According to Defense News, the decision was made after a recent occurrence where the cargo locks on the bottom floor of the tanker became unlocked during flight. This raised significant concerns that the cargo could become unsecured mid-flight and hurt or kill airmen or even cause damage to the aircraft itself.
In a statement released by Air Mobility Command spokesperson, Col. Damien Pickart, the US Air Force endorsed, “ As a result of this discovery, the Air Force has submitted a Category 1 Deficiency Report and is working with Boeing to identify a solution […] Until we find a viable solution with Boeing to remedy this problem, we can’t jeopardize the safety of this aircrew or aircraft.” Category 1 is defined as “serious technical issues that could said aircrew and aircraft.”
DN goes on to report that if the restraints on the bottom of the plane floor, meant to hold pallets or cargo in place become undone, it wouldn’t just pose a safety risk to the crew, but the plane itself could become unbalanced, which makes the craft “difficult, if not impossible to control.”
Boeing has confirmed the issue in a statement of their own. “The company and the Air Force are cooperatively analyzing the locks to determine to determine a root cause. The safety of the KC-46 aircraft and crew is our top priority. Once the cause has been identified, the tanker team will implement any required actions as quickly as possible.”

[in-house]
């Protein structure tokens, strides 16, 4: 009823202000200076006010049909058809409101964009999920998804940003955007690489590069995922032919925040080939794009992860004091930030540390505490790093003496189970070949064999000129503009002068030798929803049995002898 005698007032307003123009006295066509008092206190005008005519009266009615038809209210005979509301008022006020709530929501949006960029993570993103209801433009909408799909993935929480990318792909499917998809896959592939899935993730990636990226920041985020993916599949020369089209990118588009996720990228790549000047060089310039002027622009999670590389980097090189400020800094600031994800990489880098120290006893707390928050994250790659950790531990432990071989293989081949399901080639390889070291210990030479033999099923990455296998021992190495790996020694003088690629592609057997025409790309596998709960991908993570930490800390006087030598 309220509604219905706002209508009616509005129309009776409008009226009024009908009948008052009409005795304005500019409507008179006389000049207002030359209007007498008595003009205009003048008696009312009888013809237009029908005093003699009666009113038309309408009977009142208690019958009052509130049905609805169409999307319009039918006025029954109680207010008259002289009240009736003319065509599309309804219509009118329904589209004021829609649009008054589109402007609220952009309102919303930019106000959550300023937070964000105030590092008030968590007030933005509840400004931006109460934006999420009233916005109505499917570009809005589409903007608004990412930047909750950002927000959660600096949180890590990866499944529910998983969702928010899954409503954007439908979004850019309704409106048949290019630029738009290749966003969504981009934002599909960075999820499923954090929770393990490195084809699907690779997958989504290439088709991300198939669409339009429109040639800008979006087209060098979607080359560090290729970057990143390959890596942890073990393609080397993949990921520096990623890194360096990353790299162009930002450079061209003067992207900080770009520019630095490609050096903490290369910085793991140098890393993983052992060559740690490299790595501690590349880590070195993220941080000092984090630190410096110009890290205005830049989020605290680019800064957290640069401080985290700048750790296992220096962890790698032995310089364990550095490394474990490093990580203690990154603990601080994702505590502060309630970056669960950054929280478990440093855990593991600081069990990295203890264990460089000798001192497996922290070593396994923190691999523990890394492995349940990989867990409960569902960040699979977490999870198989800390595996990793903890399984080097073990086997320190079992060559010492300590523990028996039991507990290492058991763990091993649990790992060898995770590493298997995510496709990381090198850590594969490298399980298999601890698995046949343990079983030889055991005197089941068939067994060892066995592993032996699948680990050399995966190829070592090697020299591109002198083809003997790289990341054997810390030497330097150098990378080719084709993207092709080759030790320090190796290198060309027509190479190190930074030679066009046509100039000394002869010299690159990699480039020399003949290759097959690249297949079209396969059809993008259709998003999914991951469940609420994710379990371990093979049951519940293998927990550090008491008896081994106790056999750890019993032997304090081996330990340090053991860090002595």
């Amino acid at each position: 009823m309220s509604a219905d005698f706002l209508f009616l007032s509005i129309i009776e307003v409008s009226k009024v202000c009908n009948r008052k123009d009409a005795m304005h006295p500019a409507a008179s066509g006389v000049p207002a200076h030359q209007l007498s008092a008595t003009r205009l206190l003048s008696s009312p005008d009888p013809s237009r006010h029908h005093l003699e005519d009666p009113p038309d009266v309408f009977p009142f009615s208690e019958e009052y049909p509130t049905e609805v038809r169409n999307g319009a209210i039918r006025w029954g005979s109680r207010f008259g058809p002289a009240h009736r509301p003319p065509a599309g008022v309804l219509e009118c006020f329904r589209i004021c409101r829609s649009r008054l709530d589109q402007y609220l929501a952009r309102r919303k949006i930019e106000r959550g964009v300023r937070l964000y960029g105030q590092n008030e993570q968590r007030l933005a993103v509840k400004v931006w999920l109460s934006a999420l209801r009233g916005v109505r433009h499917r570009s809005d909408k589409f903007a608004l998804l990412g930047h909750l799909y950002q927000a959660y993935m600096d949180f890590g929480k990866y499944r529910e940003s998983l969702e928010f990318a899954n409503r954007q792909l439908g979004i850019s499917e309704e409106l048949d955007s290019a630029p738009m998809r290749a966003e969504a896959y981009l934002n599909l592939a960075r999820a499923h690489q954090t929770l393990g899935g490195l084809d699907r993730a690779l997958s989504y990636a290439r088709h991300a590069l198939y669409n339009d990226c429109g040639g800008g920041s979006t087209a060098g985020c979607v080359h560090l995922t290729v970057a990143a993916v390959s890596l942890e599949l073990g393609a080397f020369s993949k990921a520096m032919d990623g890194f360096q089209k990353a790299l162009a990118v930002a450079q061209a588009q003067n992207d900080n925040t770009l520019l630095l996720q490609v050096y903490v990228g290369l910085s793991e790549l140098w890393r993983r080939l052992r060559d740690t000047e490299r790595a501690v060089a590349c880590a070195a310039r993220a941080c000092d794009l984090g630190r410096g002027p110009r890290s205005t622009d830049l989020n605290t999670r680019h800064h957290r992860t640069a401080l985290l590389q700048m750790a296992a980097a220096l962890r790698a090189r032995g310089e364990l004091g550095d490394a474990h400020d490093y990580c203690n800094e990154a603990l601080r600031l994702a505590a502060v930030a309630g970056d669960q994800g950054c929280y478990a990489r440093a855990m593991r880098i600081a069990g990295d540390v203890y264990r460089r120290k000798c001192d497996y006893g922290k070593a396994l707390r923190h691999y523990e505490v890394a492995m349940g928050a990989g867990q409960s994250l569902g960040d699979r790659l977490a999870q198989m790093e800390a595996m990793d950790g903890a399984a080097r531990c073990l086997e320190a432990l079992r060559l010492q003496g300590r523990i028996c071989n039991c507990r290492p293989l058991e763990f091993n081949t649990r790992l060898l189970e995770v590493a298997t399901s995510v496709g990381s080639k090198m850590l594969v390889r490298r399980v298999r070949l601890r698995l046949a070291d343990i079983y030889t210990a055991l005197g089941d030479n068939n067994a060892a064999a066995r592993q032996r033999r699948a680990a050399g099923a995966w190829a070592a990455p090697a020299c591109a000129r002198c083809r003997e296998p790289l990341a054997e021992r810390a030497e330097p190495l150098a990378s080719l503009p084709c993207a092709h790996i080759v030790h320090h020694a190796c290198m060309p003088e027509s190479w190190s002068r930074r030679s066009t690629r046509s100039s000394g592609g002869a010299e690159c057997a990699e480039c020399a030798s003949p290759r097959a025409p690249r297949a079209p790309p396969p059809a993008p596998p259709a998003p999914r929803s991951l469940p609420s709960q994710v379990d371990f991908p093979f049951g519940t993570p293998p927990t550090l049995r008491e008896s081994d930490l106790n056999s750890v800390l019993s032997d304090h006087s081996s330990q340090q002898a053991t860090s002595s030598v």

Besides this Category 1 deficiency, three others have been identified, as it relates to the boom of the aircraft, which allows for refueling of other craft while in flight.
1) Boeing is being compelled to design a new boom to accommodate refueling certain craft.
2) The remote vision system which allows the boom operates to steer the boom, provides misleading imagery in certain lighting
3) The boom, likely due to the problems with the viewing system, scrapes the body of the crafts it iss trying to couple with to refuel.
The KC-46 program has been besieged by blunders since deliveries began rolling into the Air Force. Most notably, the Air Force began refusing acceptance of delivery of the planes after Boeing employee trash and industrial tools were discovered within the body of the tanker. At that time, Air Force officials then visited the Everett plant, where they were assembled.
Image courtesy of Boeing KC-46A gallery.